Sheba had apparently been unable to organize any army whatever, and had travelled as far north as he could in Israel, taking refuge in the city of Abel in Beth-Maachah. We are not even told how may followers were with him. but Joab and his men had no difficulty in finding where he was. The gates of the city were barred, an evidence to Joab that the city was protecting Sheba. Under the protection of a siege mound Joab and his men attacked the city wall, intending to break through it.

However, there was one wise woman in the city who called out to request in interview with Joab. He willingly listened. She then tells him that in former times the city of Abel had a reputation for settling disputes, and indicated that there were still considerate people in the city, including herself, she being one who was peaceable and faithful in Israel. Now she says Joab is seeking to destroy a city and a mother in Israel. Why should he bring the inheritance of the Lord down to ruins?

Joab replies that he has no such intention, but that one man, Sheba, is harbored in the city, and since he has raised insurrection against David, if he is delivered up to Joab, then the city will be spared. The woman is quite confident of the outcome, and tells Joab that Sheba's head will be thrown over the wall. She therefore simply told the citizens, either have the city destroyed in order that Sheba should be killed, or else give up Sheba alone to death and save the city. Of course it would have been only folly to protect the rebel, so they cut off his head and threw it over the wail to Joab.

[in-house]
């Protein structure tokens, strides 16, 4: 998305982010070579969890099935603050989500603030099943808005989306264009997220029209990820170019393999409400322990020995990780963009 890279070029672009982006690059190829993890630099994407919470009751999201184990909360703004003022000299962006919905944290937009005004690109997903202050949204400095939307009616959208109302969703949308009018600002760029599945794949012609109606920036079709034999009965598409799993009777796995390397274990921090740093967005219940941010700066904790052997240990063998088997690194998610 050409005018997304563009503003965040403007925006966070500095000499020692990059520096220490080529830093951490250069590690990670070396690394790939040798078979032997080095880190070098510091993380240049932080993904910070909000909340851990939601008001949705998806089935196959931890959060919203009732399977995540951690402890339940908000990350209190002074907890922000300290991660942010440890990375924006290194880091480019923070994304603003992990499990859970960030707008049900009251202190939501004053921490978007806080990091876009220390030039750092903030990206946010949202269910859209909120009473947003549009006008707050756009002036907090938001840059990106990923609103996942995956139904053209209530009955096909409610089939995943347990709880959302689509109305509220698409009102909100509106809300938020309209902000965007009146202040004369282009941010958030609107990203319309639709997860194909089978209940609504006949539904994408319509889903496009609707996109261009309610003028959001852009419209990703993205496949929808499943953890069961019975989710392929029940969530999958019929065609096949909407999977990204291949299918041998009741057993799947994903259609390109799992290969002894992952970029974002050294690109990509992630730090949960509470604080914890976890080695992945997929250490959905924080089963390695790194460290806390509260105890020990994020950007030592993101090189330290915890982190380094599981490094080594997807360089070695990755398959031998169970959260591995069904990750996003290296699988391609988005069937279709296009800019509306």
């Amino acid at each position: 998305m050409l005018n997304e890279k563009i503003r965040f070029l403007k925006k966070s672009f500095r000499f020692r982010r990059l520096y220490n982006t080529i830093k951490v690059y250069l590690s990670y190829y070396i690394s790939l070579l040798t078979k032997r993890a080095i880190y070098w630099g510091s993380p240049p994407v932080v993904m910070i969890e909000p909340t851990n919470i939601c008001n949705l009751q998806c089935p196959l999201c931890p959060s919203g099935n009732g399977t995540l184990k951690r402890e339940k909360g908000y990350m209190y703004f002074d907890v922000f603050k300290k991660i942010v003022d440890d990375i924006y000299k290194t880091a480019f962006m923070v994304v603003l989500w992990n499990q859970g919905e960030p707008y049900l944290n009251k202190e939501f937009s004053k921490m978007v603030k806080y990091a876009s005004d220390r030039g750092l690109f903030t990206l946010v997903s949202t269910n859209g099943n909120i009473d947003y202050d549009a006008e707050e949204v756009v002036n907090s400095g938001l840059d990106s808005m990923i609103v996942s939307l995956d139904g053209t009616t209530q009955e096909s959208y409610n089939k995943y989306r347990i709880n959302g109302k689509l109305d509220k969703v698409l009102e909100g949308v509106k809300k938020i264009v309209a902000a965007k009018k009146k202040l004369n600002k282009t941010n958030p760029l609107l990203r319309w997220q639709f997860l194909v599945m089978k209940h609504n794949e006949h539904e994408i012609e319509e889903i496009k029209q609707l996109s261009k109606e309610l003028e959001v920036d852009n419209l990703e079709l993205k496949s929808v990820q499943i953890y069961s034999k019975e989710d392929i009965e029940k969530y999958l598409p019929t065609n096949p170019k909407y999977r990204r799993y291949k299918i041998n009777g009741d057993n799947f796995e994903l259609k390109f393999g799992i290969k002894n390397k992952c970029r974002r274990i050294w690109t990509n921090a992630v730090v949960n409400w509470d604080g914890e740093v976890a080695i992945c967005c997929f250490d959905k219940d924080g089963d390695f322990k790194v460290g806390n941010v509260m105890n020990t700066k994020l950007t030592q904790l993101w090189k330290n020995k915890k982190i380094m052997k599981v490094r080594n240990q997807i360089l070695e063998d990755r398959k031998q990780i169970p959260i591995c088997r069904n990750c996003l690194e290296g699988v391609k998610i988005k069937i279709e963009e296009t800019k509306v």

Thus Joab was successful in quelling that revolt of Sheba without any warfare, and he and his men returned to David at Jerusalem. What was David to do? He had demoted Joab in raising Amasa to take his position. Amasa proved inefficient in his first commission. Then Joab murdered Amasa in cold blood, and Joab without David's instruction, took up Amasa's commission and carried it out quickly and efficiently, relieving David of the threat of a broken kingdom. From a practical viewpoint Joab had done well for David's kingdom, but it was the prosperity of the kingdom for which he was zealous, not for the honor of God. David had refused to have Saul killed by his men, but Joab had not hesitated to kill Abner, Absalom and Amasa.